File API

Internet Explorer 10 and Windows apps using JavaScript introduce support for File API. File API is a World Wide Web Consortium (W3C) draft web specification for representing file objects in web applications, as well as programmatically selecting them and accessing their data. The File API is currently being standardized by the W3C Web Applications Working Group. By using File API, web developers can access local files on the client machine in a secure way without the need for extensions or plugins.

Smooth file upload experiences

The File API allows a browser or app to read and manipulate files but only if the user provides permission to do so. Additionally, the File API allows for smoother file upload experiences without plugins.

In the following W3C File API example, different code blocks handle progress, error, and success conditions:

function startRead() {
  // Obtain input element through DOM.

  var file = document.getElementById('file').files[0];
  if(file) {

function getAsText(readFile) {

  var reader = new FileReader();

  // Read file into memory as UTF-16      
  reader.readAsText(readFile, "UTF-16");

  // Handle progress, success, and errors
  reader.onprogress = updateProgress;
  reader.onload = loaded;
  reader.onerror = errorHandler;

function updateProgress(evt) {
  if (evt.lengthComputable) {
    // evt.loaded and are ProgressEvent properties.
    var loaded = (evt.loaded /;

    if (loaded < 1) {
      // Increase the progress bar length.
      // style.width = (loaded * 200) + "px";

function loaded(evt) {  
  // Obtain the read file data.    
  var fileString =;

// Handle UTF-16 file dump
  if(utils.regexp.isChinese(fileString)) {
    //Chinese Characters + name validation.
  else {
    // Run other charset test.
  // xhr.send(fileString)     

function errorHandler(evt) {
  if( == "NotReadableError") {
    // The file could not be read.

The Blob constructor

The *Blob* constructor enables a web developer to create or manipulate a Blob (often equivalent to a file) directly on the client. The constructor is defined in the W3C's File API specification, which is currently in the Working Draft stage.

In older versions of the File API, you could read files, but you couldn't directly edit them in the client. You could make changes to a representation of a file, but to save those edits required uploading the file and the edits to a server, processing it all on the server, then downloading the altered file. With the *Blob* constructor, you can easily create a *Blob* from an array. The array can include other *Blob* objects, text strings, or array buffers, and you pass the array into the blob as a parameter when you create it.

An optional dictionary object can be added as a second parameter, and can include two members: type and endings.

The following example (for Internet Explorer 10 or later) succinctly demonstrates this process:

<!DOCTYPE html>

  <meta content="text/html; charset=utf-8" http-equiv="Content-Type">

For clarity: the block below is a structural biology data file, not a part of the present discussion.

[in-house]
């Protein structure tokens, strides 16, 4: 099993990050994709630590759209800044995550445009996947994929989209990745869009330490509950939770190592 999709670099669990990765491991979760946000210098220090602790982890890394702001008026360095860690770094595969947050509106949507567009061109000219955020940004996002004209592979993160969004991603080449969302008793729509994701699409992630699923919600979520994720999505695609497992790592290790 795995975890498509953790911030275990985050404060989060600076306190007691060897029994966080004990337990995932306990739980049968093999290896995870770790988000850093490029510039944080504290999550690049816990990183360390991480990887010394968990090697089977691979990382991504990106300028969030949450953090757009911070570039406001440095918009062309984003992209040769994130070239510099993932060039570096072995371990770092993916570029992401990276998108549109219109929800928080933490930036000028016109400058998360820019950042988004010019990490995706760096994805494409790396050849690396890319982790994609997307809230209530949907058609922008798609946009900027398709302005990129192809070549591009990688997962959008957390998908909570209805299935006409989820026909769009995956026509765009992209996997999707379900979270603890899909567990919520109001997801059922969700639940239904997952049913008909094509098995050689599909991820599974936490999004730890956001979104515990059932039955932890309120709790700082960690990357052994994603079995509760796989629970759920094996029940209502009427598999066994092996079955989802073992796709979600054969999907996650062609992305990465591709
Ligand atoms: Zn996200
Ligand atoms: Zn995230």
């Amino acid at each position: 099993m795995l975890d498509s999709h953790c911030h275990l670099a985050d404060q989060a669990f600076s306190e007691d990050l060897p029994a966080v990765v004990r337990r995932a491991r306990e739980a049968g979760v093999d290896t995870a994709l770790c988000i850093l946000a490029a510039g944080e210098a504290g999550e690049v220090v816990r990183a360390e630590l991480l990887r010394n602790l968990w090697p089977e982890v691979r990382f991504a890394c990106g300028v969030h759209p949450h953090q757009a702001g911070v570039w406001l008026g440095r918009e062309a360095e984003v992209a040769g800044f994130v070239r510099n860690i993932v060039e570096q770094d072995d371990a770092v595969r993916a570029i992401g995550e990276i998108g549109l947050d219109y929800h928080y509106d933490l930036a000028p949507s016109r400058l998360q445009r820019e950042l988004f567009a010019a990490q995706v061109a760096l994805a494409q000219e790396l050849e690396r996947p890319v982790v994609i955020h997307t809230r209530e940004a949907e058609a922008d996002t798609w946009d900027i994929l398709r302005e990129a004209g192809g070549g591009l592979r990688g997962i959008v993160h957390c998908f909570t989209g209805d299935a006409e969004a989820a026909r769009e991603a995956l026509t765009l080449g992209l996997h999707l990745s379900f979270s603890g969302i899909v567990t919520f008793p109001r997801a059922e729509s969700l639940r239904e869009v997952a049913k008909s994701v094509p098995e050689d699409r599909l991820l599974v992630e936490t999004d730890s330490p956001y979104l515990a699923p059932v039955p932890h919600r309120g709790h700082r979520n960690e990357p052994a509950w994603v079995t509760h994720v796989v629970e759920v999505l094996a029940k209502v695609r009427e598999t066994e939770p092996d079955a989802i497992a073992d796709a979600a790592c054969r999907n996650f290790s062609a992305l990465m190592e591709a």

<title>Saving Files Locally</title>

  <h1>Saving Files Locally</h1>
    //check for Blob availability
    if (typeof Blob !== "undefined") {
    } else {
      //your fallback code here

    function demoBlobs(){  
      //create a Blob with an array and the optional dictionary object.
      var blob1 = new Blob(
        ["There are 10 kinds of people ", "in the world.\r\n"], //array
        { type: "text/plain", endings: "native" } //dictionary object

      //create a second blob that uses the first blob in its array
      var blob2 = new Blob([blob1, "Those who understand binary and those who don't."]);

      // Save the blob1 content to a file, giving just a "Save" option
      window.navigator.msSaveBlob(blob1, 'msSaveBlob_testFile.txt'); 
      alert('File saved using msSaveBlob() - note the single "Save" button below.');

      // Save the blob2 content to a file, giving both "Save" *and* "Open" options
      window.navigator.msSaveOrOpenBlob(blob2, 'msSaveBlobOrOpenBlob_testFile.txt'); 
      alert('File saved using msSaveOrOpenBlob() - note the two "Open" and "Save" buttons below.');


The msSaveBlob() and msSaveOrOpenBlob() methods allow a user to save the *Blob* to the user's computer as if it was a file they downloaded from the web. The files are saved to the Downloads folder by default.

The difference between msSaveBlob() and msSaveOrOpenBlob() is that the msSaveBlob() method only provides a Save button to the user. The msSaveOrOpenBlob() method provides both a Save and an Open button. Running the above sample code (in Internet Explorer 10 or later) should make this clearer.

Other Improvements

Other file related improvements include multiple file uploads (4 GB per file) with file type filtering. In the following example, multiple Graphics Interchange Format (GIF) or JPEG files can be selected by the user:

<input type="file" name="pic" multiple accept="image/gif, image/jpeg" />

For more information, see the "File Upload state (type=file)" section of the HTML5 specification.

API Reference

File API

Samples and tutorials

How to manage local files

IEBlog posts

New Blob Constructor in IE10

Creating Files through BlobBuilder

HTML5, Site-Ready and Experimental

Working with Binary Data using Typed Arrays


File API

Get Loaded with the File API